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BPA alternative shows promise, say US researchers

By Joe Whitworth+

15-Jul-2013
Last updated on 15-Jul-2013 at 13:18 GMT2013-07-15T13:18:45Z

UMass Lowell researchers evaluate BPA alternative

UMass Lowell researchers evaluate BPA alternative

An epoxy resin has been developed by US scientists that could potentially replace the controversial substance bisphenol A (BPA) in packaging.

Scientists at UMass Lowell identified a compound that could become an alternative to BPA in epoxy resins and said that test results so far are “promising”.

Daniel Schmidt, an associate professor of plastics engineering, at UMass Lowell said that initial tests show exciting results but the evaluation is ongoing.

The substance is known as bis(epoxide) of 2,2,4,4-tetramethyl-1,3-cyclobutanediol (CBDO).

Epoxy alternative

Schmidt is currently working with an epoxy toll manufacturer to produce enough of the substance to provide it to various companies for further evaluations. 

They said that BPA mimics the hormone estrogen in the body, giving rise to concerns that it could harm human reproduction and development.

“All things being equal, we believe it is fair to say that replacing BPA with the monomer we’ve chosen will produce an economical, high-performance epoxy resin that generates less concern,” Schmidt said.

Potential risks are being evaluated by the National Institutes of Health and Food and Drug Administration (FDA) recently banned the substance due to lack of use in infant formula packaging.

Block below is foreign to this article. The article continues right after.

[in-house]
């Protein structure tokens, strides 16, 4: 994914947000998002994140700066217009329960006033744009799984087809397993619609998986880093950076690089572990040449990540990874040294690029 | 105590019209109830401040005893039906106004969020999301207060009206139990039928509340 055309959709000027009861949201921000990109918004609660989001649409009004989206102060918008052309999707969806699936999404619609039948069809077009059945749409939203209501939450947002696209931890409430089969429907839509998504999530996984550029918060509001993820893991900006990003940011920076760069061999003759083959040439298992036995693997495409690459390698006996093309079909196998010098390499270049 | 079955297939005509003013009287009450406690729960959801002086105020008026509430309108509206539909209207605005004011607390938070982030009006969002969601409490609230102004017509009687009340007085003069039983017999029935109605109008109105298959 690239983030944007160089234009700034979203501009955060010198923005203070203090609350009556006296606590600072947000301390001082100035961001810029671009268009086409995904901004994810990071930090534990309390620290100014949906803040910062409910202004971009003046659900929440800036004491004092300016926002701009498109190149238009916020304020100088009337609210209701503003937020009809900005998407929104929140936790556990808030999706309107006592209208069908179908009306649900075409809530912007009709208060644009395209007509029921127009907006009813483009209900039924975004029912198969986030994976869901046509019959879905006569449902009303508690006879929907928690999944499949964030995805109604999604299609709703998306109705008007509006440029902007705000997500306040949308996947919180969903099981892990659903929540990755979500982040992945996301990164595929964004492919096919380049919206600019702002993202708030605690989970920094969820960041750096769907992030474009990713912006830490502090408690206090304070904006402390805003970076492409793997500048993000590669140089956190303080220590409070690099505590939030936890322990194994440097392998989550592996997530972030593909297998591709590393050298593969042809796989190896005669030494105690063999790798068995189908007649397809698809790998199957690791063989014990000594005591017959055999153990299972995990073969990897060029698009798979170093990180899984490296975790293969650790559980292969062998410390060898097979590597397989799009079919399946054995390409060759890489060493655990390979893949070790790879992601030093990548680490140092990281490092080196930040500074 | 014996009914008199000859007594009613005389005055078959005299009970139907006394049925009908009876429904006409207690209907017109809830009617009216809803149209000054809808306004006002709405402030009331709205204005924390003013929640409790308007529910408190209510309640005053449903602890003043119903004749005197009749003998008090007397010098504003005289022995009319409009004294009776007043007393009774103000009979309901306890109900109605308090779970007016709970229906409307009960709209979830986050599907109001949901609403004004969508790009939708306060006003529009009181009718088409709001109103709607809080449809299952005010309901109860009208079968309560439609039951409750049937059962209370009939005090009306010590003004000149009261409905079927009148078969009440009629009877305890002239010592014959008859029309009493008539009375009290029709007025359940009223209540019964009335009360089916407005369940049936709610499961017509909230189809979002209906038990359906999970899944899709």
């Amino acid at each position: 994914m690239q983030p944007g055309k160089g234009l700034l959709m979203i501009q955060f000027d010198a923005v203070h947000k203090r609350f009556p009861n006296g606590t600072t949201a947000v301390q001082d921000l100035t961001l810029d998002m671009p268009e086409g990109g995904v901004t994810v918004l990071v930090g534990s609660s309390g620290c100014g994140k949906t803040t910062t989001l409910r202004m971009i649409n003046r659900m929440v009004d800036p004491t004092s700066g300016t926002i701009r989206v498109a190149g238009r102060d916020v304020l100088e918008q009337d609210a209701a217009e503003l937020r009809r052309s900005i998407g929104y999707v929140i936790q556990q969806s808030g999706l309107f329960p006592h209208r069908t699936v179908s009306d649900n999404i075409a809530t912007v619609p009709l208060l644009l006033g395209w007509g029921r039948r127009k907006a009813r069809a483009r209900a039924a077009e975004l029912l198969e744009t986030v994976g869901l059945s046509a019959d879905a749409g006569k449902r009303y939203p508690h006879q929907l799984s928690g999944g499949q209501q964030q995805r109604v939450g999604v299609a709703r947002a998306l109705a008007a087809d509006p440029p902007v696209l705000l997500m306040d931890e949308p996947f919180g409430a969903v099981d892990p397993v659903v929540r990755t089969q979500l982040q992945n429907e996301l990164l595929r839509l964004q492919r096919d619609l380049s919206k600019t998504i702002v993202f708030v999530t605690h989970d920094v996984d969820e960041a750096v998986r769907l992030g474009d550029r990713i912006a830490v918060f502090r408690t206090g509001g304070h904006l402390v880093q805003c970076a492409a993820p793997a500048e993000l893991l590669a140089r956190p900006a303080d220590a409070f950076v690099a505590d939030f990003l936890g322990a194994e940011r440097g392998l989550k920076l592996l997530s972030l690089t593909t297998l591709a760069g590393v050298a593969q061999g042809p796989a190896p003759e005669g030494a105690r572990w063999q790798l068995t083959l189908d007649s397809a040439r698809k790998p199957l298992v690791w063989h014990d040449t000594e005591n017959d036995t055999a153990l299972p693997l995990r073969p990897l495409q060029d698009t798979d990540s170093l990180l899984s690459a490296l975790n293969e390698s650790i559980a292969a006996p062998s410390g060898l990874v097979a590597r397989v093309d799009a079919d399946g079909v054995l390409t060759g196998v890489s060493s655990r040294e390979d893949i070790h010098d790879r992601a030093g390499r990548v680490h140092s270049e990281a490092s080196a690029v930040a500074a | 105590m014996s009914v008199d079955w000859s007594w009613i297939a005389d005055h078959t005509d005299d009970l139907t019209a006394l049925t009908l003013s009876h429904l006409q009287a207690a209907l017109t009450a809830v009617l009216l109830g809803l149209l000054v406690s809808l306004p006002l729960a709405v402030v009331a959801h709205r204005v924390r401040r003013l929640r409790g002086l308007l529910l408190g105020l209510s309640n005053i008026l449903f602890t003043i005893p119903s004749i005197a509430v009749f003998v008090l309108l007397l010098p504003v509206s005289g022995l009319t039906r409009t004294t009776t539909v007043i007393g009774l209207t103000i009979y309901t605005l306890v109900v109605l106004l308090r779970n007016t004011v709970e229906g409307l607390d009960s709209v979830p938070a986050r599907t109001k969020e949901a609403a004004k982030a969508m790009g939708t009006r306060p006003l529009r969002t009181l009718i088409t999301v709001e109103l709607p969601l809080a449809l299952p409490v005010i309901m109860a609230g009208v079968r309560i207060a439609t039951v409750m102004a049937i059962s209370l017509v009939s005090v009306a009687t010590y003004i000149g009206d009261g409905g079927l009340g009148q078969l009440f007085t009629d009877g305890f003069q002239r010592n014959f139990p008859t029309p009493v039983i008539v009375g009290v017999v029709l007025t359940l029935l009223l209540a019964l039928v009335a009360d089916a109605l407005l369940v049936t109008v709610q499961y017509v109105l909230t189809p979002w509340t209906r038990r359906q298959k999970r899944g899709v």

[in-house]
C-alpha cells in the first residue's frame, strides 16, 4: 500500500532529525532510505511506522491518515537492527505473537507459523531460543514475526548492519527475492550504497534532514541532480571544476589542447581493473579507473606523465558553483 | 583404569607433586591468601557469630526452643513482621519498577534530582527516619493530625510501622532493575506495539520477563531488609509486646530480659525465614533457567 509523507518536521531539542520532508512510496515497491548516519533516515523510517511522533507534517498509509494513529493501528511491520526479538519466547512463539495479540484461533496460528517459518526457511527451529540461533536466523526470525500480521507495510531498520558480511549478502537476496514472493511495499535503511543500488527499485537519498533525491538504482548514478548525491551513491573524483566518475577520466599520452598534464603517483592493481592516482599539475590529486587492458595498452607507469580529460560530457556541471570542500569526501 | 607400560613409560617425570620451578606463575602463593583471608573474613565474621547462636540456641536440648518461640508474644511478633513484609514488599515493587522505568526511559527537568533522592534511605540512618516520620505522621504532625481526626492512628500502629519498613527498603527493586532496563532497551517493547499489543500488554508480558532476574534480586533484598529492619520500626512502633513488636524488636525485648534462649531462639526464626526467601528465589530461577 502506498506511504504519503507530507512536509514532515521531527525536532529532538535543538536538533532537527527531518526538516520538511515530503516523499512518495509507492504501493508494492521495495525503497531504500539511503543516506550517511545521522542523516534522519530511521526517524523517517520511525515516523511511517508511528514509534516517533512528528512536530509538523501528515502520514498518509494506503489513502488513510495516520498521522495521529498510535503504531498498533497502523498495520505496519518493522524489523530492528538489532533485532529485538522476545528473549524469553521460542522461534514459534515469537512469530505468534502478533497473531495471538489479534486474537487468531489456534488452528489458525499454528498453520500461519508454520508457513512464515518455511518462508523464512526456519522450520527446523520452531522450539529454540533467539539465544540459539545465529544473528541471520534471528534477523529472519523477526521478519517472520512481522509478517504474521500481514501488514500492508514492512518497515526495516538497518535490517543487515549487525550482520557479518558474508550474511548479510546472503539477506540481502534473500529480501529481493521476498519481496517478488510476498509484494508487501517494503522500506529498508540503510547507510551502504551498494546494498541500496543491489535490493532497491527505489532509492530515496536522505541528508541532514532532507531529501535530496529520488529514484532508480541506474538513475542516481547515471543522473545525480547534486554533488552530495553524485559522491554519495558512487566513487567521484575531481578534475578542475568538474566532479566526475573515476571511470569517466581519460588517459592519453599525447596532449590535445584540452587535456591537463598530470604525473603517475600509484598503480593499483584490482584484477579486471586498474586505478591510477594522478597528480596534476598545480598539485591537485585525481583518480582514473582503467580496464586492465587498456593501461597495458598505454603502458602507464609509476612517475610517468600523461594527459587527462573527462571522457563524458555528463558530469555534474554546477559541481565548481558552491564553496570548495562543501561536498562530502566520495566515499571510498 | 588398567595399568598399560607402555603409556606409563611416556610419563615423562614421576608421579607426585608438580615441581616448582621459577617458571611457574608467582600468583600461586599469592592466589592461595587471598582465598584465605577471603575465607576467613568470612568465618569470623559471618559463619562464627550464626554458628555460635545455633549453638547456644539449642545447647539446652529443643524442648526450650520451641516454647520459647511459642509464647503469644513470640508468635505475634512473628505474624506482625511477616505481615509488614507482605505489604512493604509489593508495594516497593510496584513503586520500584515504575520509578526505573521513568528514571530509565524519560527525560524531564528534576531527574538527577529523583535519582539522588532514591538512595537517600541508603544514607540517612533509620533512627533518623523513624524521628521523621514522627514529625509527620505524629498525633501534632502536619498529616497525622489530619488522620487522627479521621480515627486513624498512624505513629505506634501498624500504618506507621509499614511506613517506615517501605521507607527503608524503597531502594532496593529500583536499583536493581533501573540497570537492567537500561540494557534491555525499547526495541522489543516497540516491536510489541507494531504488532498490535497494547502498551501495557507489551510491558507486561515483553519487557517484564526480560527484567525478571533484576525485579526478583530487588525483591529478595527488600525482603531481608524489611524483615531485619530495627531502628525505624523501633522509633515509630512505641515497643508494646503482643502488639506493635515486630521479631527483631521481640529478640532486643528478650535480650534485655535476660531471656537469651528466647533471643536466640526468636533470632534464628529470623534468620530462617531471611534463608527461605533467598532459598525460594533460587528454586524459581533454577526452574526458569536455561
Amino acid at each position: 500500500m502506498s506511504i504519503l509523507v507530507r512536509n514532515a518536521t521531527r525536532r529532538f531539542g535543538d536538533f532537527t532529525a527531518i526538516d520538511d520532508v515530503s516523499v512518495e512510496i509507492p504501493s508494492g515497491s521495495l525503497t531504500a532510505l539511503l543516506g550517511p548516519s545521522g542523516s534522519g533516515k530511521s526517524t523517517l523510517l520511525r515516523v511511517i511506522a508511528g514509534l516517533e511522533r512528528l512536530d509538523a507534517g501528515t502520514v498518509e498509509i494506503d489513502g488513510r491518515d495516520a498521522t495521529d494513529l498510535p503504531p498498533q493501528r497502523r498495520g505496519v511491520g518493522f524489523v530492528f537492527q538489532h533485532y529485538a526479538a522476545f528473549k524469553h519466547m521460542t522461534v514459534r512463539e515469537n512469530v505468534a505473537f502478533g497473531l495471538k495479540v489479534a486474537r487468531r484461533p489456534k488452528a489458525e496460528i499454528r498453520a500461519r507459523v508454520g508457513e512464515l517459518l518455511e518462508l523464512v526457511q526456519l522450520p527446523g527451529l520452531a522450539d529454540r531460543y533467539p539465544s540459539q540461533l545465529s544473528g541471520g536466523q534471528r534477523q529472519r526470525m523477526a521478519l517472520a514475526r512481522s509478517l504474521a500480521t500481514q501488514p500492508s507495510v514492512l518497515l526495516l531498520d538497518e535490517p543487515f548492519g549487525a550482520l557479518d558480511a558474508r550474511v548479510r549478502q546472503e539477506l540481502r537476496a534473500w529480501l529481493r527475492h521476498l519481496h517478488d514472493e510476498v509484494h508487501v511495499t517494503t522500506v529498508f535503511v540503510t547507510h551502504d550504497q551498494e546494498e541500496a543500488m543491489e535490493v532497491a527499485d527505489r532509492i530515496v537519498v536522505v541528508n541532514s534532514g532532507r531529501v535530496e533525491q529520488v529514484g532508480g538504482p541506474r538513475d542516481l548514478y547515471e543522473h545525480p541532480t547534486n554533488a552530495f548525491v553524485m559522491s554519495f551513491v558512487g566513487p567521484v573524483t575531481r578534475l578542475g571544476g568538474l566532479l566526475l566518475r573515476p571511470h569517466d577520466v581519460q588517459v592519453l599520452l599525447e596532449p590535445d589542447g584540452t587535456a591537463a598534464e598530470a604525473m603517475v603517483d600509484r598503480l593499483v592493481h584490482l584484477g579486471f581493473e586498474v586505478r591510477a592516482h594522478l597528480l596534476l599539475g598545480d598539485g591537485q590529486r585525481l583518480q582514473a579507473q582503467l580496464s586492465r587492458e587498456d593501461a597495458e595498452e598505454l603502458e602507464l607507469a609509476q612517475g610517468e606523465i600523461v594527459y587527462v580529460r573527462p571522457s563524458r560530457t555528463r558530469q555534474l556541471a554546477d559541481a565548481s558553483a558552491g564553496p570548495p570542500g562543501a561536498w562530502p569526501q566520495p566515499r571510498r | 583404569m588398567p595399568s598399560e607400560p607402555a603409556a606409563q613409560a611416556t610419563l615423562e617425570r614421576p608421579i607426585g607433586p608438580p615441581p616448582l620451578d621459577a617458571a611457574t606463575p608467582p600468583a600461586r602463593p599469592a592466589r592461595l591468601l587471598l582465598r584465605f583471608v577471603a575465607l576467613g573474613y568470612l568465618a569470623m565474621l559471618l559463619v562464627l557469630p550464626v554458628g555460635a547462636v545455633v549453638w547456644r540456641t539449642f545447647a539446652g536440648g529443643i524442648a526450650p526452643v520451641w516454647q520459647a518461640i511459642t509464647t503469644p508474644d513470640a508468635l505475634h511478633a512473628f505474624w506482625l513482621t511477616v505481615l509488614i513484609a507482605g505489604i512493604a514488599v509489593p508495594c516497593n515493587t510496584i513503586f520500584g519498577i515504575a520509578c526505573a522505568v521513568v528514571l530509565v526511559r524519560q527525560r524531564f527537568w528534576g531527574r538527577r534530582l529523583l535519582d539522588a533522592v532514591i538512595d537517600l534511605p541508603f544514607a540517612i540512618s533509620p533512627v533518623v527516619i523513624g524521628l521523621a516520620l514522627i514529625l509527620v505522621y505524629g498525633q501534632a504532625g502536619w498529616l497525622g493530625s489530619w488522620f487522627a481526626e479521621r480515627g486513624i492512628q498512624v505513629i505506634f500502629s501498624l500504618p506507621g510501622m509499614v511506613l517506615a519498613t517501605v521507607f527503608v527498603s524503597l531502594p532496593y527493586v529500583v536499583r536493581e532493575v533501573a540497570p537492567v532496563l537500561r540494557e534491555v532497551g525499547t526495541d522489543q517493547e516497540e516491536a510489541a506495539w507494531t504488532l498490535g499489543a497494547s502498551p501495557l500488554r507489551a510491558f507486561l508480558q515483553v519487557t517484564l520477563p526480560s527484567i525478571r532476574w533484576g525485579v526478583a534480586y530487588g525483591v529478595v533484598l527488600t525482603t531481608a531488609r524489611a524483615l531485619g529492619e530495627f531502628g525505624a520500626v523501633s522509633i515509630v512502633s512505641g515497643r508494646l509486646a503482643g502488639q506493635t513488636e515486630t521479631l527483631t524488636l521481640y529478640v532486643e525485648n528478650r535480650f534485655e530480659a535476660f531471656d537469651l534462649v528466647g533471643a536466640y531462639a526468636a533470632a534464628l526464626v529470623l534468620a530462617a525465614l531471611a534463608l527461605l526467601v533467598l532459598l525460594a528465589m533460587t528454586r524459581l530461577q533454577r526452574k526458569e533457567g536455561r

Previous attempts

This isn't the first time a BPA replacement or other solutions have been proposed, one US firm filed a patent to stop or reduce the amount of BPA that migrates from can coatings.

In another case, a report on the substance from the US state of Maine cited 10 alternatives including polypropylene (PP), polyethylene (PE), Tritan Copolyester and Polystyrene for infant formula cans.

The researchers at UMass Lowell claim that the structure of CBDO bears no resemblance to estrogen or any other human hormone and published tests show the substance does not mimic the behaviour of common classes of male or female hormones. 

The research phase of the project was supported by TURI and the UMass President’s Office Commercial Ventures and Intellectual Property Technology Development Fund.

“The hope is that some, if not all, of our industrial contacts find our materials useful and will be interested in pursuing further development with us,” Schmidt said. 

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